By Mackenzie Pedersen, Staff Writer
What is the correlation between music and productivity?
Perhaps you can relate to one of these two scenarios:
- It’s first thing Monday morning. You have fought traffic and time for the last hour and half to make it into your cushy cubicle. You finally get ready to begin the day, but you just can’t concentrate. You’re still mad about the traffic, your fellow cubicle owners are chatting about their weekend activities, phones are continuously ringing, and you can’t put together a single sentence in your head…
- It’s Sunday night and your big paper is due in less than twelve hours. You sit and stare at your computer, willing it to type your paper for you. You put down a few words only to delete them a couple minutes later. Finally, the frustration becomes overwhelming and you begin to pace as you try to think of what to write…
If you have experienced either of these scenarios – or others like them – you know that it can be frustrating to lack focus when you need it. Luckily, music is here to help. Music has been proven to assist in productivity and focus. Here’s how.
Now, imagine you’re suddenly listening to your favorite song. Notice the unconscious bob of your head, the tap of your foot, the curl of your growing smile? These reactions are due to the fact that music has a positive effect on the human brain.
Music can alter people’s mood, making them happier. This is because “listening to melodic sounds helps to stimulate the release of dopamine in the brain, creating a feeling of well-being”, according to FacileThings.com. Dopamine, a hormone released by the brain, provides a sense of pleasure. This hormone, when released, indicates to the mind and body anticipation of an enjoyable experience. Listening to the climatic part of a song is like anticipating how tasty a cake will be. This happiness assists a person’s productivity by making repetitive tasks more enjoyable.
Over the years, several research studies have found a correlation between specific types of music and productivity in workers. This is especially true with the completion of monotonous activities. In a study completed and published in Applied Ergonomics in 1972, researchers revealed that individuals doing repetitive tasks were more efficient when background music was played. And several other studies support this same correlation. A more recent study from 2015 in The Journal of the Acoustical Society of America further supports this theory. Researchers supporting this study find that ambient noise assists in productivity as well as the positive mood of workers. Beyond just boosting productivity, listening to music while working further boosts creativity and innovation.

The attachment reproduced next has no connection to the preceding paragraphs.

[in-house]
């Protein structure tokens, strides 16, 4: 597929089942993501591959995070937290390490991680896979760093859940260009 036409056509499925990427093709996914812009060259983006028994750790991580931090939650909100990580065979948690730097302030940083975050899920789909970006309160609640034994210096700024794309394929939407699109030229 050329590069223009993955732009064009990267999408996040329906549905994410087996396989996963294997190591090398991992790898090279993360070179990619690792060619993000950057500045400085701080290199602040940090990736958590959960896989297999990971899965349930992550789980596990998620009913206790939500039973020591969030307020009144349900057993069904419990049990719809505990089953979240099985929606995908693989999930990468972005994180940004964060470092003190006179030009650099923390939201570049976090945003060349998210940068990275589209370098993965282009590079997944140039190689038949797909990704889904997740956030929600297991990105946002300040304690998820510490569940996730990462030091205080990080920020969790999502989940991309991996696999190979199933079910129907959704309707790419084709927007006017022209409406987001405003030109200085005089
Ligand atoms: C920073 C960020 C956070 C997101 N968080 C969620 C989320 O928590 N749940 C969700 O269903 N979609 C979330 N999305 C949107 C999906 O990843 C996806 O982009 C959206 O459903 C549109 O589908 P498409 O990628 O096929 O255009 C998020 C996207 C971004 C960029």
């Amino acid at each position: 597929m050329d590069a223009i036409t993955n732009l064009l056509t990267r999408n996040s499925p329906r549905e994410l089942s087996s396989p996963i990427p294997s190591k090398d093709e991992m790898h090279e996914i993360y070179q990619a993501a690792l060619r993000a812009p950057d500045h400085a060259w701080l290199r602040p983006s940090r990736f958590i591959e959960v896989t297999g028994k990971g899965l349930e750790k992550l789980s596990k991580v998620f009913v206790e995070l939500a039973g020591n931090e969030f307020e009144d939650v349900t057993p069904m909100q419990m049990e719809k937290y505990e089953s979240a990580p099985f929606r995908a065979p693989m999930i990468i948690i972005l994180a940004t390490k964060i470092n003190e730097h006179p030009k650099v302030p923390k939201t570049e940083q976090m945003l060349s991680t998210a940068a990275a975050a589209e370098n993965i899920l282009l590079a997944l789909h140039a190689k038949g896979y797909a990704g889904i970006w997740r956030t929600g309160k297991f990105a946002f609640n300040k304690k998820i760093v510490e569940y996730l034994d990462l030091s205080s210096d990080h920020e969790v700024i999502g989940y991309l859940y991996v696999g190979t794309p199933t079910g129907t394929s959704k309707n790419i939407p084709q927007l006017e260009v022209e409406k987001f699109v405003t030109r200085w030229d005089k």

Lyrics Vs. No lyrics for Productivity
For times when you have to heavily concentrate on what you’re doing, ambient, ‘natural’ sounds are better. Thus, music without lyrics are most useful during this time. Depending on the task at hand, a person can easily be distracted by lyrics. Lyrics can provide a sense of background chatter, known as intelligible talking, or dialogue that can be heard and understood. In a particular study, 48% of participants listed intelligible talking as the sound which distracted them the most. So it is understandable that the top 100 pop songs of the year may not be the most conducive for your work. Some of the activities where lyrical music can be the most disruptive include: writing essays, composing emails, and other language-intensive activities.
On the other hand, in cases of low-immersion tasks, or physical activities (such as working out, cooking, cleaning, etc.), lyrics can provide an excellent benefit. Lyrics can assist your mind by providing a positive distraction from something that can be physically draining or monotonous. In fact, listening to music can improve your workout! Part of this is because music makes your workout more enjoyable and tricks your brain into thinking that you are exerting less effort than you are. Once again, there is a primary focus on the fact that music positively effects your brain. Moreover, in cases where you need to concentrate but you would prefer to listen to music with lyrics, familiarity is key. If you know the lyrics well, they become less distracting.
All in all, putting in your headphones and listening to soothing melodies can help you drown out the otherwise distracting sounds that naturally occur around the office. An important thing to keep in mind, though, is that the effectiveness of music on your productivity is directly related to your personal music taste. I have included a Spotify playlist of songs that I, personally, find helpful for productivity, whether it be reading cases for class or writing articles for Das Tor.
Another great Spotify playlist, of the non-lyrical variety, is:
From my research, others suggest some of the following playlists and music types:
Video Game Music
And there are so many more! The key is finding what works for you!